Lies Girls Believe

Lies Girls Believe - Parenting Like HannahIf you are familiar with the Secret Keeper Girls series for Christian girls (and their moms), you have probably heard of Dannah Gresh. In addition to the popular Secret Keeper Girls franchise, Gresh has written other books for girls and women.

Her newest is a guide for mothers to use while their tween daughters read Gresh’s book Lies Girls Believe. My daughter and I had enjoyed the Secret Keepers materials when she was little (an earlier version of the current series), so I was interested in seeing this latest resource for slightly older girls’ mothers.

A Mom’s Guide to Lies Girls Believe is an easy read for moms, which looks very similar to the format one would expect to find in a book written for teen (or in this case tween) girls. Which also means it is extremely easy to skim and find the information you want. The format does limit the amount of text that can be contained in a book this size so there aren’t a ton of references to detailed research or deep dives into scripture.

Gresh does share some research they sponsored, which honestly is probably enough for most moms. There are also scripture references and parenting tips for the discussions with your daughters which are helpful. Gresh also spends quite a bit of time at the beginning of the book explaining to mothers why they do indeed need to address these issues with their daughters in the tween years.

The questions girls have or as Gresh phrases it – the lies they tend to believe -cover a pretty thorough list. Because the book is designed for mothers to read while their daughters read their own version, it is meant to help moms have meaningful spiritual conversations with their daughters on these topics.

I have to admit, I am sad they don’t include the mother daughter adventures that my daughter and I loved in the Secret Keeper experiences we had years ago. The exercises in this series are mostly answering questions or other paper and pencil type activities. It would have been a nice touch to add suggested outings that mothers and daughters could enjoy together and would add to the discussion of the topics.

Most of the answers or truths Gresh shares with girls, that are then discussed in the mom’s version, are solid scripturally. One ridiculously major exception is in the area of how to become a Christian. I can’t believe someone who is so devoted to God’s truth is basically teaching one can become a Christian by a prayer that was an invention in America in the last couple of centuries.

Even a quick analysis of every conversion in Acts would reveal the necessity of baptism. Just following the example of Jesus would cause one to understand the essential nature of baptism. A slightly more thorough research of early church history would show that all conversions during the lifetime of the Apostles and the vast majority thereafter, were baptism by immersion at the age of accountability. I pray that Gresh corrects the spread of the lie that a prayer alone can save, when no Christians for over the first 1700 years of the life of the Church held that belief (nor does the Bible teach it).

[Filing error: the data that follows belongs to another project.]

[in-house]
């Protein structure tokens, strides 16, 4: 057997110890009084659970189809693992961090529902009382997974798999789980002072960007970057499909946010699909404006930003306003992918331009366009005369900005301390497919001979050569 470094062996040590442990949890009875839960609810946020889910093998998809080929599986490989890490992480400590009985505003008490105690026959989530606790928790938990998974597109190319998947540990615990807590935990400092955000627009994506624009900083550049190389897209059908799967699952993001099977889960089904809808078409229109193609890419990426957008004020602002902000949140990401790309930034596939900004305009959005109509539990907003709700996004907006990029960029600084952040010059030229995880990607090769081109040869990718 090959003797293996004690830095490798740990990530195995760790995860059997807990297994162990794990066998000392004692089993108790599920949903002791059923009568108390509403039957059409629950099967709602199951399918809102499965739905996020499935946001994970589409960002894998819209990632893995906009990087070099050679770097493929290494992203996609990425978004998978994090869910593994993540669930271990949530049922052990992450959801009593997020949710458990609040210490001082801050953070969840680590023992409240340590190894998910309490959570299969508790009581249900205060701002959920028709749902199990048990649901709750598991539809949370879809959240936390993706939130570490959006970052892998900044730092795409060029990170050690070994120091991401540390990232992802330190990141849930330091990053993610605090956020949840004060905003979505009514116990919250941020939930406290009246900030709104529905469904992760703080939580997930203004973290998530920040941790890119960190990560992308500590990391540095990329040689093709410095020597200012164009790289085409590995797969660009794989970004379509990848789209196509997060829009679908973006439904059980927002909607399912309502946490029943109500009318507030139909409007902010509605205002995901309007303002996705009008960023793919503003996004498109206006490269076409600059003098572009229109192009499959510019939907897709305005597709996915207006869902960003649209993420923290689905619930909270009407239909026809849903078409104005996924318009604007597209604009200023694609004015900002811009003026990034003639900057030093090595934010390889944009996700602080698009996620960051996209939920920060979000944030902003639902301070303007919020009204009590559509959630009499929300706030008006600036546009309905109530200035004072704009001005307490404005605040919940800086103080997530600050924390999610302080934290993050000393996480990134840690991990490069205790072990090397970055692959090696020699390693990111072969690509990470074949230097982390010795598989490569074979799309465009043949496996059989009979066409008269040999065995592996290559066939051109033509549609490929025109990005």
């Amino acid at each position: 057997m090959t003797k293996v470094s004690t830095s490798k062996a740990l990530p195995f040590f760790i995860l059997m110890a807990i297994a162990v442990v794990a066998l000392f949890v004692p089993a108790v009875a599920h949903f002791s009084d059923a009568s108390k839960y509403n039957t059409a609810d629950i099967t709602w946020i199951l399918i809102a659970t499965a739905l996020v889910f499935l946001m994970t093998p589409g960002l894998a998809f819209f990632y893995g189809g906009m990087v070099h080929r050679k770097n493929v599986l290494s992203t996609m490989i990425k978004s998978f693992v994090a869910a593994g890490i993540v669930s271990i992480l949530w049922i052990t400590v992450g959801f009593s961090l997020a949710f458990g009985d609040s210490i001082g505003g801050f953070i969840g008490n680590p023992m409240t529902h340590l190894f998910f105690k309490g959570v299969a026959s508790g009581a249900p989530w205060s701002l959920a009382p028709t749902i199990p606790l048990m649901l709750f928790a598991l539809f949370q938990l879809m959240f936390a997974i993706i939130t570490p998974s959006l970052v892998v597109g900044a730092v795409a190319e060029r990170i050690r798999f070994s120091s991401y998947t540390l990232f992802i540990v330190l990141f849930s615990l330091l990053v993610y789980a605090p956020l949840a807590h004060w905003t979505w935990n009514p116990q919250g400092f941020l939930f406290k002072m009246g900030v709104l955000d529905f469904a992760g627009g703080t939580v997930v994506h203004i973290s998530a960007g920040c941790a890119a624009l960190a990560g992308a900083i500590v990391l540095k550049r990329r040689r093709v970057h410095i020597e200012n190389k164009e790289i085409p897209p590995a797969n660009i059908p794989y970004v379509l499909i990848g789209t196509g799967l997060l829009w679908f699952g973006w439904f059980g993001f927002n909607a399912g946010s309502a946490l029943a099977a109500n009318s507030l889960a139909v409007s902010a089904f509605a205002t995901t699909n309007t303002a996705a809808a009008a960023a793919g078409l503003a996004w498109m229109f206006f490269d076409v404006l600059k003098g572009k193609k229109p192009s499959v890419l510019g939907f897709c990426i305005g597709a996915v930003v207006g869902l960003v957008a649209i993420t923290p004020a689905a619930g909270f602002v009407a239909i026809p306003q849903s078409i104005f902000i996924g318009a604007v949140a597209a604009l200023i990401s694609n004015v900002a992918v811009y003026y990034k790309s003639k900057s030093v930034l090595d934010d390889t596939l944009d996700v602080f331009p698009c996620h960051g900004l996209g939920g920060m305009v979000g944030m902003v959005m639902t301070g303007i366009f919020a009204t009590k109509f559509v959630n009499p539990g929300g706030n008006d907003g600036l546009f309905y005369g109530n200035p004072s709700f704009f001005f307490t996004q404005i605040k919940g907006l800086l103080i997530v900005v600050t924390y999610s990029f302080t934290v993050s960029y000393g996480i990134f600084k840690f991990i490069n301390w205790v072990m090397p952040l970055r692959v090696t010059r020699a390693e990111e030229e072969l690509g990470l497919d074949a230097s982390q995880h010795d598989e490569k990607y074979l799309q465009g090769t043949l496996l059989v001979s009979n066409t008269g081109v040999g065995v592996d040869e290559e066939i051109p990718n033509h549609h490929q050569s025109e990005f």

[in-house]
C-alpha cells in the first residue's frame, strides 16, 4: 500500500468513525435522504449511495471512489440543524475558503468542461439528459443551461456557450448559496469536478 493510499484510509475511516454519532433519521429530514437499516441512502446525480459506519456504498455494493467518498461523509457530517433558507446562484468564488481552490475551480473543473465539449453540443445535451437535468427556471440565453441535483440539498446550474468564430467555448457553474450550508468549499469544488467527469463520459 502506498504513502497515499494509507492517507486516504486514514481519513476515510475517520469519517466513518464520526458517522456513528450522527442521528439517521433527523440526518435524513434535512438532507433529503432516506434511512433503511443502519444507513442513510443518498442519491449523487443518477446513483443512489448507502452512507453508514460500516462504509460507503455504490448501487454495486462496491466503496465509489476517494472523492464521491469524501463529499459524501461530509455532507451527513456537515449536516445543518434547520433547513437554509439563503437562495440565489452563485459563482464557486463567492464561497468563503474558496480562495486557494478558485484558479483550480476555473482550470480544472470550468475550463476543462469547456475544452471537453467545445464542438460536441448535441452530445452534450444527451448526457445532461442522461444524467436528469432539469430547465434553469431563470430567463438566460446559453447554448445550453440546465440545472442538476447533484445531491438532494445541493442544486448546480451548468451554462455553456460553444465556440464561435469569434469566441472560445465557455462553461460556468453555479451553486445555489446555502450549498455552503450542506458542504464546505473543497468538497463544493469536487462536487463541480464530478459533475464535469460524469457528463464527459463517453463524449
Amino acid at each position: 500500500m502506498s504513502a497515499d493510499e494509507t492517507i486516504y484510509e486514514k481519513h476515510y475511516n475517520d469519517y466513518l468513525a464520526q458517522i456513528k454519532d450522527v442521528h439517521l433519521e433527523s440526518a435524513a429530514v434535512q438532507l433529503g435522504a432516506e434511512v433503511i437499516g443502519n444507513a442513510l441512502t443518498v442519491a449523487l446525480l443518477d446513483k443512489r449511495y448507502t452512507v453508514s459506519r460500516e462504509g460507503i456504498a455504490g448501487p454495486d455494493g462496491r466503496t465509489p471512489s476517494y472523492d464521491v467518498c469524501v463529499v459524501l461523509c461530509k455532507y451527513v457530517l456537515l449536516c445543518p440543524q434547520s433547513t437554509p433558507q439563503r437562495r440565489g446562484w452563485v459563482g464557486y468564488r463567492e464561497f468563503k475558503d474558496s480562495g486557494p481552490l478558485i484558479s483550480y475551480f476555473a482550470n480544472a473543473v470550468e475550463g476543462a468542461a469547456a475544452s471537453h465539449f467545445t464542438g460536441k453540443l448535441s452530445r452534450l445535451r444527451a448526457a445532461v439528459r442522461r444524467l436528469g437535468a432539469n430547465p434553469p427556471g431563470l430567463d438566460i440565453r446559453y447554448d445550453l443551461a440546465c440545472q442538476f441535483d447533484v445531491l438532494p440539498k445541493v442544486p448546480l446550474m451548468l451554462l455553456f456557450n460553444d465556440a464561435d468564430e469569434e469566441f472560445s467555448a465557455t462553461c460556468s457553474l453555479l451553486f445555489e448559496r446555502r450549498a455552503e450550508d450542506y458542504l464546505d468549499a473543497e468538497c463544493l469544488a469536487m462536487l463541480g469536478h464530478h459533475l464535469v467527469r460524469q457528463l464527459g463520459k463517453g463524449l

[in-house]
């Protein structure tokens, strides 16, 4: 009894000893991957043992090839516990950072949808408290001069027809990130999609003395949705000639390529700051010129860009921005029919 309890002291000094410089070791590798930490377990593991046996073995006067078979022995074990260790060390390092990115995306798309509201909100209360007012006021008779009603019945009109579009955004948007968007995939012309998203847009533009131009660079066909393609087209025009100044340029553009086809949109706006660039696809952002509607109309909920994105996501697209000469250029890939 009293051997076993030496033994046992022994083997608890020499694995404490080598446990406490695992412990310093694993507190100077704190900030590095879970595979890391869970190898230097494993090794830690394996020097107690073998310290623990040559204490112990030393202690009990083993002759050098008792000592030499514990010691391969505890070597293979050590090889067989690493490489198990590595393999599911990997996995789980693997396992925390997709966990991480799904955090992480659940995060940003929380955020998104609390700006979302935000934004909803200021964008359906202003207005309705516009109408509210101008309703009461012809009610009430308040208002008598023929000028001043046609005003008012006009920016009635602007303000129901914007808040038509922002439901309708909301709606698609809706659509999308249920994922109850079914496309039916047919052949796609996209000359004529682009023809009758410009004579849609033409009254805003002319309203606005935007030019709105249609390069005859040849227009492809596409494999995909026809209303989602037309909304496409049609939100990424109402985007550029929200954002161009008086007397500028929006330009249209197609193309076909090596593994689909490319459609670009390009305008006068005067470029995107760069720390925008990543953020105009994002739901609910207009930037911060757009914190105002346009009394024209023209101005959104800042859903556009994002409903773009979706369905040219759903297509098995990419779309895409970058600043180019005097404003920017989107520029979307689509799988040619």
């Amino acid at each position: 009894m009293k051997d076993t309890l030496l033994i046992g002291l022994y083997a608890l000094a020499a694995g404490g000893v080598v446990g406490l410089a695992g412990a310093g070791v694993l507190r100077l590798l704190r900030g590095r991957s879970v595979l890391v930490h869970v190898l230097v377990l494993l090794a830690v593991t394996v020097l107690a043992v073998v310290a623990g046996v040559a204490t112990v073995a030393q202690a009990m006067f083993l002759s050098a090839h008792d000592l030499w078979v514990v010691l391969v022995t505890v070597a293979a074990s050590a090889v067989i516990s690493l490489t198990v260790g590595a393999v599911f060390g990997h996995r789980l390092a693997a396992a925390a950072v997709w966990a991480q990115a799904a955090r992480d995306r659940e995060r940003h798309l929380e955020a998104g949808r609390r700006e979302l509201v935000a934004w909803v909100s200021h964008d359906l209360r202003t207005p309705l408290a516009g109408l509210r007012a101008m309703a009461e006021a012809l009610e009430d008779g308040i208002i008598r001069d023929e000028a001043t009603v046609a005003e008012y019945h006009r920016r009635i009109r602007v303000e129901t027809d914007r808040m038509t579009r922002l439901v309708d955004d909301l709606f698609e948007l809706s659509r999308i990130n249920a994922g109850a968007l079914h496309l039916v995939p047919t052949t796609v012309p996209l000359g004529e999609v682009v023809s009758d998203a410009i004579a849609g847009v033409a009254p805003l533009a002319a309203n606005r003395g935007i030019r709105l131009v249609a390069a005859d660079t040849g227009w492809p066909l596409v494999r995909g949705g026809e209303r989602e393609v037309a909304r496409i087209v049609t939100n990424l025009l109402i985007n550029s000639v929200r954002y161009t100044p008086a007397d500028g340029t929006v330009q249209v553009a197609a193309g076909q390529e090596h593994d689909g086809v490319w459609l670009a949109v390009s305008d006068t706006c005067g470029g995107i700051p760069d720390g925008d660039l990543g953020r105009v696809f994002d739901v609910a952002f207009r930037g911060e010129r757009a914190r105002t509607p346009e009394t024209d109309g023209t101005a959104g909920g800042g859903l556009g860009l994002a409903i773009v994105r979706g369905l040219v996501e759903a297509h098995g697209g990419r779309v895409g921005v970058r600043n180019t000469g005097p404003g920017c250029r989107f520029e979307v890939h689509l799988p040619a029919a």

The rest of the book is actually great – which makes the conversion issue that much sadder. I will have to admit however, the section on periods was perhaps a bit too enthusiastic and optimistic for any woman who has herself or has a daughter that suffers serious issues of pain and other side effects from periods. Otherwise though, the advice in the book is very biblical (which some who want to more closely align with current culture may find a bit old-fashioned in places) and practical.

I would say if your daughter is already a Christian and/or has a thorough understanding of what one needs to do to be saved, then she will probably benefit from the rest of the material. Or if you feel she might reject the rest of the book because of that glaring error or be confused by it, then buy the mom’s version and create your own mother daughter outings and discussions using the rest of the great material (some sections in the Mom’s version are an exact copy from the girls’ book). These are discussions you and your tween daughter absolutely need to have before she gets any older.



A copy of this book was given to me for free in exchange for my honest review. An affiliate link is included for your convenience.

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Thereasa Winnett

Thereasa Winnett is the founder of Teach One Reach One and blogger at Parenting Like Hannah. She holds a BA in education from the College of William and Mary. She has served in all areas of ministry to children and teens for more than thirty years and regularly leads workshops for ministries and churches. She has conducted numerous workshops, including sessions at Points of Light’s National Conference on Volunteering and Service, the National Urban Ministry Conference, Pepperdine Bible Lectures, and Lipscomb’s Summer Celebration. Thereasa lives in Atlanta, GA with her husband Greg, where she enjoys reading, knitting, traveling and cooking.

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